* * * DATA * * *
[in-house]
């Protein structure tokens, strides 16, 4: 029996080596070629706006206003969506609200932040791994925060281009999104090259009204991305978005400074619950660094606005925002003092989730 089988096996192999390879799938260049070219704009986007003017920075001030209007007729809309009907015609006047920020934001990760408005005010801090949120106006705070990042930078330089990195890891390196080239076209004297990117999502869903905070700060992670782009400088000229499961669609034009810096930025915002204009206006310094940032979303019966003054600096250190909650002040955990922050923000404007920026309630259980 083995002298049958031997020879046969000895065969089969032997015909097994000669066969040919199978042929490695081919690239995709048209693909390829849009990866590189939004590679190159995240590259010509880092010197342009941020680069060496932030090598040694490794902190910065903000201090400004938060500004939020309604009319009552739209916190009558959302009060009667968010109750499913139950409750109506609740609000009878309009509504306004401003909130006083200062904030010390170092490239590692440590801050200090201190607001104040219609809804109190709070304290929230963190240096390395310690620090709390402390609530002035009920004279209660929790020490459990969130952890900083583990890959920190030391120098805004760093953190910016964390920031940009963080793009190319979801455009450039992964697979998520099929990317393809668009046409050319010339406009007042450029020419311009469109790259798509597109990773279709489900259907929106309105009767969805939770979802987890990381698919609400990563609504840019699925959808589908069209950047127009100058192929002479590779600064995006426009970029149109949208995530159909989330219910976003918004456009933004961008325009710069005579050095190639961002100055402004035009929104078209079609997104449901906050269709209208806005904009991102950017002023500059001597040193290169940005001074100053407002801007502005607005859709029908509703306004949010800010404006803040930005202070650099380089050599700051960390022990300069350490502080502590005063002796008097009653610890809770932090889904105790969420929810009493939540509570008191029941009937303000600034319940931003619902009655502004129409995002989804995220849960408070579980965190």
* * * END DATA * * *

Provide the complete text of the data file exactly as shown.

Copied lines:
[in-house]
């Protein structure tokens, strides 16, 4: 029996080596070629706006206003969506609200932040791994925060281009999104090259009204991305978005400074619950660094606005925002003092989730 089988096996192999390879799938260049070219704009986007003017920075001030209007007729809309009907015609006047920020934001990760408005005010801090949120106006705070990042930078330089990195890891390196080239076209004297990117999502869903905070700060992670782009400088000229499961669609034009810096930025915002204009206006310094940032979303019966003054600096250190909650002040955990922050923000404007920026309630259980 083995002298049958031997020879046969000895065969089969032997015909097994000669066969040919199978042929490695081919690239995709048209693909390829849009990866590189939004590679190159995240590259010509880092010197342009941020680069060496932030090598040694490794902190910065903000201090400004938060500004939020309604009319009552739209916190009558959302009060009667968010109750499913139950409750109506609740609000009878309009509504306004401003909130006083200062904030010390170092490239590692440590801050200090201190607001104040219609809804109190709070304290929230963190240096390395310690620090709390402390609530002035009920004279209660929790020490459990969130952890900083583990890959920190030391120098805004760093953190910016964390920031940009963080793009190319979801455009450039992964697979998520099929990317393809668009046409050319010339406009007042450029020419311009469109790259798509597109990773279709489900259907929106309105009767969805939770979802987890990381698919609400990563609504840019699925959808589908069209950047127009100058192929002479590779600064995006426009970029149109949208995530159909989330219910976003918004456009933004961008325009710069005579050095190639961002100055402004035009929104078209079609997104449901906050269709209208806005904009991102950017002023500059001597040193290169940005001074100053407002801007502005607005859709029908509703306004949010800010404006803040930005202070650099380089050599700051960390022990300069350490502080502590005063002796008097009653610890809770932090889904105790969420929810009493939540509570008191029941009937303000600034319940931003619902009655502004129409995002989804995220849960408070579980965190």